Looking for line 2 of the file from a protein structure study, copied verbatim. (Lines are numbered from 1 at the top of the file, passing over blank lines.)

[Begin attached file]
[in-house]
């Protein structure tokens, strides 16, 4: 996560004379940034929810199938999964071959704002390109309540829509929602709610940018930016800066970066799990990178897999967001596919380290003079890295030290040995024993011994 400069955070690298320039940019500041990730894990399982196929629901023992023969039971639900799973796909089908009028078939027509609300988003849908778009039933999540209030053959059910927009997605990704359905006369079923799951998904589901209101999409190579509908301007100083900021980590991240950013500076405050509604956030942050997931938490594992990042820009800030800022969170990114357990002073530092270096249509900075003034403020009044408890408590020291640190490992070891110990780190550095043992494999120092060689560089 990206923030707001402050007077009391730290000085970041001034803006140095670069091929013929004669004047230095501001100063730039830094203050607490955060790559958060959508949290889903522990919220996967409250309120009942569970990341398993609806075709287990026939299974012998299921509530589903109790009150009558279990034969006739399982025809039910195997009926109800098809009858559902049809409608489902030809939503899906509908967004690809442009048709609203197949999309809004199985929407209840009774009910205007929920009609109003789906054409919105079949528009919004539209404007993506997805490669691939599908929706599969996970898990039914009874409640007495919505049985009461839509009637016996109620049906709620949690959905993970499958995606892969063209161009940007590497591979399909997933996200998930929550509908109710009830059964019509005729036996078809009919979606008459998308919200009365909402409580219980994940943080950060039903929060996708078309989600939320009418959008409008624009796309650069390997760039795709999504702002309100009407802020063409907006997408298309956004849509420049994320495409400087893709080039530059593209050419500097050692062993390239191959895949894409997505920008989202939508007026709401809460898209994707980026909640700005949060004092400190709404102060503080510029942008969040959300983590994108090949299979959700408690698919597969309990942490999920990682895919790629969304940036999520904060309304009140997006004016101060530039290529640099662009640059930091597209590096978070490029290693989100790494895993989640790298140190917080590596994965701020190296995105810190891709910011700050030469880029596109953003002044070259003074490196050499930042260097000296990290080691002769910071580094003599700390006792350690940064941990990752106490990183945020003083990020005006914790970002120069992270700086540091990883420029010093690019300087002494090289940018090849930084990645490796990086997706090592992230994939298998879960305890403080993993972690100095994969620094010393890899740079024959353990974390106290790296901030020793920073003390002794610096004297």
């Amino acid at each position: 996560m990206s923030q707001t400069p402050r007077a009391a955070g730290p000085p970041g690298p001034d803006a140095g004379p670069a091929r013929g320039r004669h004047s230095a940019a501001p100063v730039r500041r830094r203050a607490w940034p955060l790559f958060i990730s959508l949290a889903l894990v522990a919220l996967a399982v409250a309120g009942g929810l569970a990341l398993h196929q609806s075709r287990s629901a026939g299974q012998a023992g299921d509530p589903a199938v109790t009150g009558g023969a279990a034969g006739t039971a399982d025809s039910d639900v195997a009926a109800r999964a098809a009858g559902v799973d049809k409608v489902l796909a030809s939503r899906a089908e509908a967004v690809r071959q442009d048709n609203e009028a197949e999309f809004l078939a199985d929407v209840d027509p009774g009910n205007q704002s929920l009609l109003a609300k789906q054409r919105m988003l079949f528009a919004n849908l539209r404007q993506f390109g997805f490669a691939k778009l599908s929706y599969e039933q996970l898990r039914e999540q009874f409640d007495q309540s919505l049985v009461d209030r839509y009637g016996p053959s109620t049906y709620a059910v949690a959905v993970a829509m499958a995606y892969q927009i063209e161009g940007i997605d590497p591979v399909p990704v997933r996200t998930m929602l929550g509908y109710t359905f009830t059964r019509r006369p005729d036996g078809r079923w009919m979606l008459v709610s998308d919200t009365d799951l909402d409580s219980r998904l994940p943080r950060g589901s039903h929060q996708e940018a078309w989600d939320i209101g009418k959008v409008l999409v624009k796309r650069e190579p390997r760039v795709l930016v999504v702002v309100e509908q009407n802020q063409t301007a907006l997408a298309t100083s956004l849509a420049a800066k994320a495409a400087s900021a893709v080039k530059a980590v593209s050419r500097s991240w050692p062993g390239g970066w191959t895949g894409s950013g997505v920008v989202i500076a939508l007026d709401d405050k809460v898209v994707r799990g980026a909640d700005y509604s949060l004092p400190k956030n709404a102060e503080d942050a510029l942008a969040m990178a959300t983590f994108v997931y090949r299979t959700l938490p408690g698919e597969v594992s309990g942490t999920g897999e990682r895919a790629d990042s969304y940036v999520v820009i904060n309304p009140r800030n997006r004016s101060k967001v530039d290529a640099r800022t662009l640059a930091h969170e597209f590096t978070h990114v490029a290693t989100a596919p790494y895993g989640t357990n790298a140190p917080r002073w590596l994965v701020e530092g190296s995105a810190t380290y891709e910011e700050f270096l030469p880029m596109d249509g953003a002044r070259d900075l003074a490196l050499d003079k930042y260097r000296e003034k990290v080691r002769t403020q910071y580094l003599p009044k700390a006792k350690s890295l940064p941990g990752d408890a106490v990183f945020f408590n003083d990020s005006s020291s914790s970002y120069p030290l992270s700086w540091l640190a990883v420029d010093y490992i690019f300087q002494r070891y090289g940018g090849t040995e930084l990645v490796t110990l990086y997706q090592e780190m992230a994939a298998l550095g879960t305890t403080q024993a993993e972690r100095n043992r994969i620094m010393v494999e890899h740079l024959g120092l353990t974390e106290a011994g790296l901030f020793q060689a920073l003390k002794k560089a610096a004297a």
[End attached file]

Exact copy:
């Protein structure tokens, strides 16, 4: 996560004379940034929810199938999964071959704002390109309540829509929602709610940018930016800066970066799990990178897999967001596919380290003079890295030290040995024993011994 400069955070690298320039940019500041990730894990399982196929629901023992023969039971639900799973796909089908009028078939027509609300988003849908778009039933999540209030053959059910927009997605990704359905006369079923799951998904589901209101999409190579509908301007100083900021980590991240950013500076405050509604956030942050997931938490594992990042820009800030800022969170990114357990002073530092270096249509900075003034403020009044408890408590020291640190490992070891110990780190550095043992494999120092060689560089 990206923030707001402050007077009391730290000085970041001034803006140095670069091929013929004669004047230095501001100063730039830094203050607490955060790559958060959508949290889903522990919220996967409250309120009942569970990341398993609806075709287990026939299974012998299921509530589903109790009150009558279990034969006739399982025809039910195997009926109800098809009858559902049809409608489902030809939503899906509908967004690809442009048709609203197949999309809004199985929407209840009774009910205007929920009609109003789906054409919105079949528009919004539209404007993506997805490669691939599908929706599969996970898990039914009874409640007495919505049985009461839509009637016996109620049906709620949690959905993970499958995606892969063209161009940007590497591979399909997933996200998930929550509908109710009830059964019509005729036996078809009919979606008459998308919200009365909402409580219980994940943080950060039903929060996708078309989600939320009418959008409008624009796309650069390997760039795709999504702002309100009407802020063409907006997408298309956004849509420049994320495409400087893709080039530059593209050419500097050692062993390239191959895949894409997505920008989202939508007026709401809460898209994707980026909640700005949060004092400190709404102060503080510029942008969040959300983590994108090949299979959700408690698919597969309990942490999920990682895919790629969304940036999520904060309304009140997006004016101060530039290529640099662009640059930091597209590096978070490029290693989100790494895993989640790298140190917080590596994965701020190296995105810190891709910011700050030469880029596109953003002044070259003074490196050499930042260097000296990290080691002769910071580094003599700390006792350690940064941990990752106490990183945020003083990020005006914790970002120069992270700086540091990883420029010093690019300087002494090289940018090849930084990645490796990086997706090592992230994939298998879960305890403080993993972690100095994969620094010393890899740079024959353990974390106290790296901030020793920073003390002794610096004297």